Wednesday, December 7, 2011

taciturnicity - wordless wednesday

taciturnicity - the trait of being uncommunicative; 
not volunteering anything more than necessary

Tuesday, December 6, 2011

rufescent - confrontation and the avoidance thereof

This is a rant, not a brag.  I have a doctorate, and have worked professionally in my field for 10-1/2 years.  I've held positions with four different clinics in varied settings, and have broad experiences and several relative specialties.  My patients' comments are positive, and I am a competent public speaker.  But, confront me personally about something I don't think is a problem, and I blush.  A serious blush.  I don't know directly what it looks like, but it feels like this:

... but with a plastered-on, cool-as peaches facial expression.  It seems like an admission of weakness.  It drives me UP THE WALL because I am positive that the people I'm speaking to view it as a sign of embarrassment or guilt when it's actually a sign of carefully hidden fury in a situation where I am otherwise powerless. 

Am I the only 30-something blusher around?
How do you react when you're confronted?

rufescent - color of blood; shade resembling such a color

Monday, December 5, 2011

plebian - ruminations on a $1 pizza

I have a soft spot for frozen pizzas.  Perhaps it's just the cardboardy crust and plastic-like cheese, perhaps it's comfort food memories from when my mom was in grad school and I was a busy high schooler with limited culinary ability.  Regardless of the cause, I still love cheap pizzas.  The REALLY cheap frozen pizzas.  Specifically, these:

The problem is the cognitive dissonance with craving these, and having a family diet that involves primarily whole/unprocessed foods with a lot of vegetables - we don't keep boxed foods like this in the house.

Enter the working lunch: 

These puppies don't have the same crisp crust as the larger versions, but they do have caraway (a necessary part of any good frozen pizza topping in my opinion), and they can be microwaved.  So that's my dirty little secret.  At home, I've learned to tolerate broccoli with a smile, and snip up spinach to go into nearly everything we cook.  At work, I scarf pizza bites, salami cheese and full-sugar cola.

plebian - unrefined or coarse in nature or manner; common or vulgar.

Sunday, December 4, 2011

prioritization - the cure for the overcommitted

Why is it that as our sunlit days grow shorter, our list of obligations grows longer? Most working women I know - particularly those with children - have had friends and relatives at some point say faux-sarcastically, "and what do you do with all your free time?" I can't even claim the worst of the lot, as I have had the lovely mixed blessing of a stay-at home husband for the past 1-1/2 years, who is a good cook and even does the dishes. However, Daisy leader he is not.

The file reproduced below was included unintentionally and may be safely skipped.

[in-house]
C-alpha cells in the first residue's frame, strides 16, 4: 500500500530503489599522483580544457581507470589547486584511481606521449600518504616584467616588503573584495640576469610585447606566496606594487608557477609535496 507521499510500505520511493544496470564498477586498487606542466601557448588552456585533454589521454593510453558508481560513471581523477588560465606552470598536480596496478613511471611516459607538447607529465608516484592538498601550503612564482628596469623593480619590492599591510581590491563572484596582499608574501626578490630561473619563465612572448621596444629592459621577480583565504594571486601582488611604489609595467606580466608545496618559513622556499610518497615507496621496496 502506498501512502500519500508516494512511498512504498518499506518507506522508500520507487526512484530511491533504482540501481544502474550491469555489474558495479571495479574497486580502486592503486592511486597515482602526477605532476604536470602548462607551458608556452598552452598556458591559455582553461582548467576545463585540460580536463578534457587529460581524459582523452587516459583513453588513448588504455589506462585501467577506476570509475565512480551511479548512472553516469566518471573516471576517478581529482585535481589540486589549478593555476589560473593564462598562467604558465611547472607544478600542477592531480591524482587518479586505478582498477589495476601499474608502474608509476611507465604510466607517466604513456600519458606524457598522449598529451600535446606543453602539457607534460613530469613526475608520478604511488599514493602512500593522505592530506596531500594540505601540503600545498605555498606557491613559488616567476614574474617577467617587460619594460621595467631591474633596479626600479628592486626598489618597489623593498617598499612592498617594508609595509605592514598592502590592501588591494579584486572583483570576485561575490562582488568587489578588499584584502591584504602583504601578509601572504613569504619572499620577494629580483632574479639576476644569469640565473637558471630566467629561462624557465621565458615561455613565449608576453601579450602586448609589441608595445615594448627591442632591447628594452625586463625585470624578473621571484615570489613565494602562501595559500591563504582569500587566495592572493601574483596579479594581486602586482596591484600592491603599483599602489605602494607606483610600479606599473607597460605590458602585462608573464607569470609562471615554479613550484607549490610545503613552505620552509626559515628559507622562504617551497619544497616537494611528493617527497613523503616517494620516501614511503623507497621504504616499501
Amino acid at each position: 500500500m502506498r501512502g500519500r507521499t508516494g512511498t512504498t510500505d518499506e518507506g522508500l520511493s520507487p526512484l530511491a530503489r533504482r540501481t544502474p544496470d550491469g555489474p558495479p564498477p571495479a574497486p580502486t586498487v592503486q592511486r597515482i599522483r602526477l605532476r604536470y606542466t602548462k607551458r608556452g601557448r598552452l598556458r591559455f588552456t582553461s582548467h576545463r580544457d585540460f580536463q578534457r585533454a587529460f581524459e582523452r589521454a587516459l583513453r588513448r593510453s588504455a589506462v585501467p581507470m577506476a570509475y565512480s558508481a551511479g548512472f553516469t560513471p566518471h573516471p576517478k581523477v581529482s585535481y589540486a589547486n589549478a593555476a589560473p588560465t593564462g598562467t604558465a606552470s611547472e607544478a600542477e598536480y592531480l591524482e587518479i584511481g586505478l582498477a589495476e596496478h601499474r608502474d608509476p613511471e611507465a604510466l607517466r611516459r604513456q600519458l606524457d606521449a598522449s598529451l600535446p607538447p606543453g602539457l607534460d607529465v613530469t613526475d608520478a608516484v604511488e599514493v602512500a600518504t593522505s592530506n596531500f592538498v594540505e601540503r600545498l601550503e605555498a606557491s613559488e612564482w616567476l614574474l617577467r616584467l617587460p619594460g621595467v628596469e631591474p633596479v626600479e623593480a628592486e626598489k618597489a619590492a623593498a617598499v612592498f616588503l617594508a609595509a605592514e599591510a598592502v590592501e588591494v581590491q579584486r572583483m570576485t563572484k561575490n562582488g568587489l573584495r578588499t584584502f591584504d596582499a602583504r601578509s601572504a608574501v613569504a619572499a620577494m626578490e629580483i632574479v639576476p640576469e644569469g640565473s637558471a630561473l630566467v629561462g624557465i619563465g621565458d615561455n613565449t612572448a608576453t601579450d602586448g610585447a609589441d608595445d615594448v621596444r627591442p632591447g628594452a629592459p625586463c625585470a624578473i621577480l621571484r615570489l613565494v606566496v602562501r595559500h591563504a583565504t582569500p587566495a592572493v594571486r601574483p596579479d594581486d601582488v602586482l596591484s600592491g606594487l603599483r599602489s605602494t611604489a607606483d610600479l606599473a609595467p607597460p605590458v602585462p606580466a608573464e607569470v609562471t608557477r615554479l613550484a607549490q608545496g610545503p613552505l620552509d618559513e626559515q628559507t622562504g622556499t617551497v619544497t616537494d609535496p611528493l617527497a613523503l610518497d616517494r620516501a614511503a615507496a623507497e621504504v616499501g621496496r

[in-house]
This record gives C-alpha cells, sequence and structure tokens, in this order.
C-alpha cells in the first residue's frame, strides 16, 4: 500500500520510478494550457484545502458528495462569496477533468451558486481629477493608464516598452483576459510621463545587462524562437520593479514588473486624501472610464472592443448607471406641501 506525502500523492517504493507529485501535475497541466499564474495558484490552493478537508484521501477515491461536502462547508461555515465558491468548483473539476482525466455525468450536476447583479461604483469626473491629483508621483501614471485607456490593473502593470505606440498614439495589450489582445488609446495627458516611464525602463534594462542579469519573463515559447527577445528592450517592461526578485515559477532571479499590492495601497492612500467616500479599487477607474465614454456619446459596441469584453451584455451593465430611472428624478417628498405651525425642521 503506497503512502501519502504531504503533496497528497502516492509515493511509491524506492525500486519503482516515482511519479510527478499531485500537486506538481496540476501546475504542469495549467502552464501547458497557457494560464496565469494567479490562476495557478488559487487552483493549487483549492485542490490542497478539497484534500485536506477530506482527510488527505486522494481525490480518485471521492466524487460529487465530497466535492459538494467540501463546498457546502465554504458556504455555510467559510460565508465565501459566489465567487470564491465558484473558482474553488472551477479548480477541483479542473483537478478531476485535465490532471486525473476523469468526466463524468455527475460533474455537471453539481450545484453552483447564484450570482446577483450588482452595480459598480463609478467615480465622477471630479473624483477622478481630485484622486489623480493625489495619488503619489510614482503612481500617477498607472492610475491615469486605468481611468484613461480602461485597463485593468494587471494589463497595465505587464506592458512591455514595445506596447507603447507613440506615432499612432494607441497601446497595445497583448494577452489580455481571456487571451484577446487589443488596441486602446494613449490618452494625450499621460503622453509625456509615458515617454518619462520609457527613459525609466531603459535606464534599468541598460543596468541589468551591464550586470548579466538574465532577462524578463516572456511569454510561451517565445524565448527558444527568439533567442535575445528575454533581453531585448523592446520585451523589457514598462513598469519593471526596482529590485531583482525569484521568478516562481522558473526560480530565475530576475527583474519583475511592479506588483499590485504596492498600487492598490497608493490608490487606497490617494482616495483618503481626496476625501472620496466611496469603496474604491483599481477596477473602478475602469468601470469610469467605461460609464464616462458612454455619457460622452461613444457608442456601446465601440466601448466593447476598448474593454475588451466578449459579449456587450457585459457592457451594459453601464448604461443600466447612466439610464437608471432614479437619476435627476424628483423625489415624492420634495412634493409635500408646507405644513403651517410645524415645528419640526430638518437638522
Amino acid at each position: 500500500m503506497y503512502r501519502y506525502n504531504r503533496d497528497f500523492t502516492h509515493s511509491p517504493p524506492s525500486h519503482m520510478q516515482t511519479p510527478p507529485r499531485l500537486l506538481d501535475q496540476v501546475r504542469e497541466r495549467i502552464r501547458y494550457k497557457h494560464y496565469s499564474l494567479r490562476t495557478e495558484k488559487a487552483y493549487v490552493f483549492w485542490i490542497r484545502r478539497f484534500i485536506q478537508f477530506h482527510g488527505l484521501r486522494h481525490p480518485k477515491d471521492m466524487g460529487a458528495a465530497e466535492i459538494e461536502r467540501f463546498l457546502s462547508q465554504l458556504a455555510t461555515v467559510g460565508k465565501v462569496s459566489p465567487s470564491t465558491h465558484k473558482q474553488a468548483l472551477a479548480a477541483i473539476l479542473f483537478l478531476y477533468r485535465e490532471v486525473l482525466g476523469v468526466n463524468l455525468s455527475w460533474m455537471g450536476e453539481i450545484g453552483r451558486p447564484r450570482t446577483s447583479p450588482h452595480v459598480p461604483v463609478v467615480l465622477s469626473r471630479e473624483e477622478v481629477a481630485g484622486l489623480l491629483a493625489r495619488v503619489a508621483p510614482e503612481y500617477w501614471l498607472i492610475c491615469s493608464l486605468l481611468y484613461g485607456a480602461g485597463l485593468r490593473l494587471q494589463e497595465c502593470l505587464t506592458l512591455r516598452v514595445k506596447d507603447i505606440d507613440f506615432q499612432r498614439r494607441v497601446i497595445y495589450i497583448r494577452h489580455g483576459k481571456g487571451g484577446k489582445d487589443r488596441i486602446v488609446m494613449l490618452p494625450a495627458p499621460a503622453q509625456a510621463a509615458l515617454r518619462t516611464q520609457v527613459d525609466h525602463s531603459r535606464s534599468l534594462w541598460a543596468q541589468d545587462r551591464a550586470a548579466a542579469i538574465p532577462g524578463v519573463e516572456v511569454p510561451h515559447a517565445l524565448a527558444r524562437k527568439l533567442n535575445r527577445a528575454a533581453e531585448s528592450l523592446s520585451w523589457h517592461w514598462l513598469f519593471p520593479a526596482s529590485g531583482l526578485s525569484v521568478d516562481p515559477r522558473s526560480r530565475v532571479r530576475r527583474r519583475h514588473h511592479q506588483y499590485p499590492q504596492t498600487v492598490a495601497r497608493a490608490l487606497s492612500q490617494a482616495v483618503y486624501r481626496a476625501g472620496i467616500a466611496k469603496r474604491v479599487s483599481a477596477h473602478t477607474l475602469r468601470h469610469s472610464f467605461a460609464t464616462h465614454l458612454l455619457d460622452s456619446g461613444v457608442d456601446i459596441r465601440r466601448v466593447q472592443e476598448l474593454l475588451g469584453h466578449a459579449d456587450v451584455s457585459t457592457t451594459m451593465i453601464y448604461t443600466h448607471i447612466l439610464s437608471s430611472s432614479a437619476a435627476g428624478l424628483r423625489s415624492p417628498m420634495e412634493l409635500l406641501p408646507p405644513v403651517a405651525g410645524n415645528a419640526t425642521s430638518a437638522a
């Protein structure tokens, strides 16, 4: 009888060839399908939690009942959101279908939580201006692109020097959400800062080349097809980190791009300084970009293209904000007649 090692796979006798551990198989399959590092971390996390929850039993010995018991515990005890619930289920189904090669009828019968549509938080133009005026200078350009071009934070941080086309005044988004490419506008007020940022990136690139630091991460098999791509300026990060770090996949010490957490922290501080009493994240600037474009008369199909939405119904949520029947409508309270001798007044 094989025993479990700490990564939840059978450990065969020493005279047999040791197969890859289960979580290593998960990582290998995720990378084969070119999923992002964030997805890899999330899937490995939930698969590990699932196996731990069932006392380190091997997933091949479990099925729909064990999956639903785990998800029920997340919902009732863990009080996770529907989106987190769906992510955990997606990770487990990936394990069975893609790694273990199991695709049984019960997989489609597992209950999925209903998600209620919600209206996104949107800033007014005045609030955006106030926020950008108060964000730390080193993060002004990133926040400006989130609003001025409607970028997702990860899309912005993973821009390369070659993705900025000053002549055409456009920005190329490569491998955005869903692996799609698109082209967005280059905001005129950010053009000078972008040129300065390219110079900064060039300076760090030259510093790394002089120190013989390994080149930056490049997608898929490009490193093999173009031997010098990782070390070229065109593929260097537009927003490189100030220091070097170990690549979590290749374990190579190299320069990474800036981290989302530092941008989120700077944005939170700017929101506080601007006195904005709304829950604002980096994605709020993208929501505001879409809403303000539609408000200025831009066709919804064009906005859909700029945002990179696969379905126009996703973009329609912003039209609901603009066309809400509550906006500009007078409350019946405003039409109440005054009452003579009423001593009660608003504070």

Working moms, in particular, seem to be prone to overcommitment. In addition to the expected workday obligations, we add career growth (like state or national organization commitments, research or writing projects), volunteer work with our children's organizations, and the typical home management tasks. Does anybody else remember the 1970s commercial for Enjoli? Our moms thought that their hard-won civil liberties meant that they had to have and do it all, be everything to everyone, and thirty odd years later we're still trying to live up to those self-imposed expectations.

Saturday, December 3, 2011

obsolescence - weekend kids' library bag review

In our library bag this week:  Otis - written and illustrated by Loren Long

magnanimity - THAT guy

My family moved to a new town last year.  As our girls are of an age to start wondering about some philosophical questions, we decided to get them enrolled in a religious education class system at the UU nearby.  We're slow joiners, and after nearly 15 years of sleeping in on Sundays it has been a hard transition to give up some of that lazy morning in favor of being part of a progressive community.

But the girls and I decided to volunteer for the annual holiday decorating morning today.  When we arrived, we quickly became acquainted with THAT Guy. 

anomia - Um, um, what's that danged word ...

The first time I found myself saying that, just weeks after I had announced my first pregnancy at work, the response from the female staff members surrounding me was a knowing nod and comments of, "uh huh - baby brain."

Baby Brain.  "What an insulting suggestion," I thought.  There I was, barely in my second trimester, halfway done with my doctorate, and well into the establishment of my career.  As if something as simple as pregnancy would be able to rob me of those achievements.

Years later, struggling to conceal a mid first trimester belly under my looser suits, I was asked by a doctoral student in the class I was teaching whether I was pregnant.  Because I had been having trouble finding words that week in lecture.  By then, I had read of a small-scale study that confirmed that pregnant women were more likely to have poor spatial memory than their non-pregnant peers, and accepted it with resignation.

As several more years have passed and there are no longer any diapers in my house, I have lost the handy excuse for the occasional memory lapses.  "No more room in the brain after remembering pending bills, work projects, patients' needs, Daisy Scouts cookie sales, state board meeting, startup business law, and family health problems to remember where the darned car keys are" just doesn't have the same sharp ring as, "Meh.  Baby Brain".  At least these days my cell phone has the "Fetchit" program for the 20-odd times I lose it each month.  Too bad my vocabulary doesn't have that preinstalled as well.

anomia - the inability to name objects or to recognize the written or spoken names of objects.